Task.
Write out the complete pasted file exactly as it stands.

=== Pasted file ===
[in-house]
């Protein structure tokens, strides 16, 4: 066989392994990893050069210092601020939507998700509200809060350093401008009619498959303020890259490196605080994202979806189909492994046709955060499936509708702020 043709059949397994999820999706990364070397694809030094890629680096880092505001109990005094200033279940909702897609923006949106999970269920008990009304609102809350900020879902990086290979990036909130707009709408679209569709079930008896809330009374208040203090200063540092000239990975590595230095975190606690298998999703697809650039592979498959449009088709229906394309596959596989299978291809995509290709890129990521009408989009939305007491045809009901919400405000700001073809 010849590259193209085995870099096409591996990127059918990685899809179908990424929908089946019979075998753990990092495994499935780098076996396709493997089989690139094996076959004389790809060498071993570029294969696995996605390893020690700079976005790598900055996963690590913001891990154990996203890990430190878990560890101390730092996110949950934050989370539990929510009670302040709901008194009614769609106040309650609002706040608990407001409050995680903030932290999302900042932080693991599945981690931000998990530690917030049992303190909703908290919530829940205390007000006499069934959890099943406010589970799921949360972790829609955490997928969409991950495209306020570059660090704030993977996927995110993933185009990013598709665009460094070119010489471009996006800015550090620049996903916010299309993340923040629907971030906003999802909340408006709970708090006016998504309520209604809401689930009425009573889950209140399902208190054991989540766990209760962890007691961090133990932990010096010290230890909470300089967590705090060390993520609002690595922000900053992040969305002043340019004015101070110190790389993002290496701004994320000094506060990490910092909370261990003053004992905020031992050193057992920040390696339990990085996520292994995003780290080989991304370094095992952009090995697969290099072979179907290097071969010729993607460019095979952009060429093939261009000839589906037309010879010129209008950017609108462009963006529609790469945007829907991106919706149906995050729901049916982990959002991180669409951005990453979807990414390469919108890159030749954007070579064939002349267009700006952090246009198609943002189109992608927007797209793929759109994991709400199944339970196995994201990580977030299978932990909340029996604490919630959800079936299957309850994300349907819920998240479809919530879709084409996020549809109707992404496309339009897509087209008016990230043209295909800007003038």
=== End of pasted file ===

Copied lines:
[in-house]
């Protein structure tokens, strides 16, 4: 066989392994990893050069210092601020939507998700509200809060350093401008009619498959303020890259490196605080994202979806189909492994046709955060499936509708702020 043709059949397994999820999706990364070397694809030094890629680096880092505001109990005094200033279940909702897609923006949106999970269920008990009304609102809350900020879902990086290979990036909130707009709408679209569709079930008896809330009374208040203090200063540092000239990975590595230095975190606690298998999703697809650039592979498959449009088709229906394309596959596989299978291809995509290709890129990521009408989009939305007491045809009901919400405000700001073809 010849590259193209085995870099096409591996990127059918990685899809179908990424929908089946019979075998753990990092495994499935780098076996396709493997089989690139094996076959004389790809060498071993570029294969696995996605390893020690700079976005790598900055996963690590913001891990154990996203890990430190878990560890101390730092996110949950934050989370539990929510009670302040709901008194009614769609106040309650609002706040608990407001409050995680903030932290999302900042932080693991599945981690931000998990530690917030049992303190909703908290919530829940205390007000006499069934959890099943406010589970799921949360972790829609955490997928969409991950495209306020570059660090704030993977996927995110993933185009990013598709665009460094070119010489471009996006800015550090620049996903916010299309993340923040629907971030906003999802909340408006709970708090006016998504309520209604809401689930009425009573889950209140399902208190054991989540766990209760962890007691961090133990932990010096010290230890909470300089967590705090060390993520609002690595922000900053992040969305002043340019004015101070110190790389993002290496701004994320000094506060990490910092909370261990003053004992905020031992050193057992920040390696339990990085996520292994995003780290080989991304370094095992952009090995697969290099072979179907290097071969010729993607460019095979952009060429093939261009000839589906037309010879010129209008950017609108462009963006529609790469945007829907991106919706149906995050729901049916982990959002991180669409951005990453979807990414390469919108890159030749954007070579064939002349267009700006952090246009198609943002189109992608927007797209793929759109994991709400199944339970196995994201990580977030299978932990909340029996604490919630959800079936299957309850994300349907819920998240479809919530879709084409996020549809109707992404496309339009897509087209008016990230043209295909800007003038």